‘Charter Schools Are Being Undersold’
Parent and advocate Yvette Bell speaks up for charters
“We are firm believers,” Yvette Bell says of the power of public charter schools. She and her husband, Kim, describe their youngest son Marcus’s transformative charter school experience with ebullience and obvious pride. A trailblazer at Alpha Academy in Fayetteville, Marcus was one of the “magnificent dozen”— Yvette’s name for the school’s inaugural 12-student graduating class.
But education wasn’t always exciting. As a middle schooler, Marcus was bored and disengaged. In fact, had it not been for an offhand conversation at church, the Bells might have missed Alpha Academy altogether.
Misconceptions and a nearly missed opportunity
A military family, the Bells relocated to Fort Bragg a number of years ago, following a stint at Fort Campbell in Kentucky. At the time, Yvette and Kim enrolled all three of their children in Hoke County district schools. While the older children flourished, Marcus did not.
Clearly, the Bells needed another option. “One of our church members, Ms. Norma Jean Campbell—who was on the board of directors for Alpha Academy—approached us and said, ‘Have you guys considered Alpha Academy?’” Yvette remembers.
The answer was no, but not because they hadn’t seen the school. “We pass by it every day going to work,” they told Ms. Campbell. “We thought it was a private school!”
“No, no, no,” she said, explaining the application process. The Bells applied and Marcus enrolled for 7th grade. “He didn’t look back,” Yvette says. “It was a total transformation for him. He was so excited about class and school.”
Marcus’s math teacher got him into Math Counts; Science Olympiad followed. Later, Marcus even enrolled in Alpha Academy’s Drone Remote Pilot Institute. The innovative drone program garnered local media coverage: The Fayetteville Observer featured Marcus in a news story in 2021.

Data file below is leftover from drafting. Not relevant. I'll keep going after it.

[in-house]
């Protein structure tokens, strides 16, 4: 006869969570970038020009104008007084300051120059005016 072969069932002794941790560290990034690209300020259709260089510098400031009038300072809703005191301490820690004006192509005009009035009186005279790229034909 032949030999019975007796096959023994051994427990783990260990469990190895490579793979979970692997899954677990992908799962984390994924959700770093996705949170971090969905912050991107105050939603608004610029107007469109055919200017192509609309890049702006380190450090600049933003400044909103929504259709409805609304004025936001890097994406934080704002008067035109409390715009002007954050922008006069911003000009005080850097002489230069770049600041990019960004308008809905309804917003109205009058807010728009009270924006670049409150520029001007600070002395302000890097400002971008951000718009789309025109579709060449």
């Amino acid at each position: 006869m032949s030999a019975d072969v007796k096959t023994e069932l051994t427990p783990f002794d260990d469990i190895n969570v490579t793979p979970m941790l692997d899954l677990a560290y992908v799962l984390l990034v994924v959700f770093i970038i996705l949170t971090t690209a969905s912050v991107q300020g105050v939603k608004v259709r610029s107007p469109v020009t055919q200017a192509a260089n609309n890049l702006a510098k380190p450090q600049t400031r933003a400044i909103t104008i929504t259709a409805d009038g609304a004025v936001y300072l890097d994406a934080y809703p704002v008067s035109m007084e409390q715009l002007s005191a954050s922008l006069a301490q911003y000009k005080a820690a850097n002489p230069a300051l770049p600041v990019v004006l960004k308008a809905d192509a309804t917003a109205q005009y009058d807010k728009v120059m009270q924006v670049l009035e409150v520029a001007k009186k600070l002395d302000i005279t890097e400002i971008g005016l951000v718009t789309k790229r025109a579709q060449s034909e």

Salutatorian for Alpha Academy’s Class of 2022, Marcus is now majoring in cybersecurity at East Carolina University.
The Bells celebrate Marcus’s 2022 graduation from Alpha Academy in Fayetteville, North Carolina.
Photo credit: Yvette Bell
Speaking up—and out—for charters
What was it about the charter model that was so beneficial? The Bells cite several factors: personal attention, small classes, an outstanding teaching staff. Communication was excellent and equitable. At Alpha Academy, Yvette notes, “Everybody has a say.”
For Yvette, that’s truer than ever now. This summer, Superintendent Catherine Truitt named Yvette and 47 other parents to a new statewide Parent Advisory Commission. Commission members represent the panorama of North Carolina’s K-12 offerings: district schools, public charter schools, private schools, and home schools. They all have a say.
Personal experience and core convictions drive Yvette’s advocacy. She knows parent voices matter; she has seen its impact. “You have to be involved to see greatness that your children have,” she says. ”I’ll do what I need to do to be an advocate for charter schools. This was our first experience. Your first impression is everlasting.”
What does she wish parents knew about charter schools? Clearing up misconceptions would be a great place to start. “Other parents have said [of Alpha Academy], ‘I thought that was a private school,’” Yvette says. “That’s what we thought, too.”
In addition, she affirms the importance of rallying behind charter growth. “The [traditional] public schools are already overwhelmed as it is. There has to be another option for our children,” Yvette says.
She’s ready to speak up—and she knows what she wants to say. Parents, the education community, and politicians need to know about the good work charter schools are doing, she believes.
“Charter schools are being undersold,” she adds. “Our charter schools are a jewel.”